God's Revivalist printed an article entitled "Entire Sanctification: Must There Be a Struggle?" (April, 1998). Subsequent letters to the editor expressed both approval and disapproval.
It appears that part of the problem concerning how to seek entire sanctification arises from a mistaken view of it. Entire sanctification is what the term implies, a completion of what was begun previously. It could be called "complete sanctification."
The usual holiness teaching concerning entire sanctification is from a perspective that a "mere Christian" is not fullyconsecrated, has never "died to self," does not fully follow the Lord, and has not been filled or baptized with the Holy Spirit. In short he is kind of a half-hearted Christian. I cannot find where such a Christianity is taught in the Bible.
Some of the words of Jesus mentioned in that article include Matthew 16:24, "If any man will come after me, let him deny himself, and take up his cross, and follow me!" Now this obviously was not talking about some second work of grace subsequent to regeneration. Simply put, the plain, obvious meaning of the text is that to be a Christian at all (not a mature, perfected saint), one must deny himself, take up his cross and follow Christ!
How is this going to happen without some kind of a struggle? Denying oneself is not a "walk in the park." Jesus also said, "Strive to enter in at the strait gate!" (Luke 13:24) Don't tell me there is no fighting, struggling, striving, and dying to get to heaven! It is a constant battle!
Not only is there a crisis when we first face the claims of Jesus Christ on our lives, there must be a constant vigil lest we lapse back to self indulgence. Paul said, "I keep under my body, and bring it into subjection: lest... I should be a castaway" (1 Cor 9:27). That's not so easy either!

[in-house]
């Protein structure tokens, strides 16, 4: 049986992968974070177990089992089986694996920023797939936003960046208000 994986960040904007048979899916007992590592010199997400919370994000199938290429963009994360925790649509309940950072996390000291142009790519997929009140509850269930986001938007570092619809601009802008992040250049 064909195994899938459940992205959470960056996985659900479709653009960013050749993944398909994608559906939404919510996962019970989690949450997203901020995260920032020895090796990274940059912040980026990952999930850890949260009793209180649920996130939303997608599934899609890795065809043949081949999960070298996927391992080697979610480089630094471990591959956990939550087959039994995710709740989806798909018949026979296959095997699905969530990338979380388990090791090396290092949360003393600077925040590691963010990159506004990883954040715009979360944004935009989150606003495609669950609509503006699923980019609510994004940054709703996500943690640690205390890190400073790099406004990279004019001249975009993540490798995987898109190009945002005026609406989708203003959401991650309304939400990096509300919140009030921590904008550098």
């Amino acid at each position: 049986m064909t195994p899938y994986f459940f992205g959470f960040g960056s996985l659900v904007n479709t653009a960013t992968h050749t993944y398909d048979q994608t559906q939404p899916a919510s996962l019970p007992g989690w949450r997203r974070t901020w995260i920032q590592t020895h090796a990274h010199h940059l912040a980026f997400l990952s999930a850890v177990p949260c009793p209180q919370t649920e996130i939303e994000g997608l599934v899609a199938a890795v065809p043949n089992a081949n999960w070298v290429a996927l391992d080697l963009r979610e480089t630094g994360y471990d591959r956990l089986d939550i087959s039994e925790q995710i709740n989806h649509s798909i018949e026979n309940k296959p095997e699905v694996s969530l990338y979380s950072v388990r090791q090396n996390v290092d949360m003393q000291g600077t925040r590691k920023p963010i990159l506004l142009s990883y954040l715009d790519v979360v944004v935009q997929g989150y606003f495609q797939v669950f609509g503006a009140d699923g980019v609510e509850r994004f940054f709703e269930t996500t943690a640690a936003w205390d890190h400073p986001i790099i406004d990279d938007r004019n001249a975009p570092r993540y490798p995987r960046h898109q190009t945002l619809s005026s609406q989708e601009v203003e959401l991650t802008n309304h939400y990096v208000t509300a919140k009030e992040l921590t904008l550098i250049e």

Two trips to the altar and a profession of the highest state of grace does not make us eternally secure. Often instantaneous sanctification is taught at the expense of the progressive aspect of sanctification. One publication contended that entire sanctification is always an instantaneous blessing, but never cited one single verse of scripture in their whole article.
Yes, there must be a struggle to get to heaven. Cutting off the right hand and plucking out the right eye is not exactly easy. Neither is forsaking all things to follow Christ.
There is not only a struggle to get saved, there is a constant struggle to remain in the grace of God. We are saved by grace through faith, but God does not give saving faith to the half-hearted, uncommitted "seeker." Jesus commanded, "Strive [agonize in the Greek text] to enter in at the strait gate; for many, I say unto you, will seek [half-heartedly] to enter in, and shall not be able" (Luke 13:24).
I fear we have leaned much too far toward the "short cut" method to holiness taught by Phoebe Palmer, which is certainly not scriptural nor Wesleyan. John Fletcher once said, "The soaring faith of an immoral Antinomian is far inferior to the abortive faith of an imperfect penitent, and even to doubting." I had rather die pleading the merits of Christ's blood than resting in a false hope that comes with this so called "taking it by faith."
I doubt if anyone ever gets saved without some kind of a crisis in which there is a real struggle against sin. As far as the "second work" of grace is concerned, there surely would have to be a conviction of inbred sin, which is sin yet remaining in the soul, before one could intelligently seek for complete cleansing from all sin. This, no doubt, would produce a "second crisis," a struggle against inward sin, and a trusting in the merits of Christ's blood until we receive faith to believe God's promises. Then the assurance will come that all my sin, even mine, has been cleansed and I am filled with the fullness of God.
The struggle for this complete holiness has driven some desperate souls to conclude falsely that the blessing was not possible in this life. While the Scriptures teach that Christ is able to save "to the uttermost" (Heb 7:25), it may be that some honest seekers has seen more truth than the glib, name-it-and-claim-it variety who profess to be cleansed from all sin, but have never struggled with their own deceitful heart (Jer 17:9).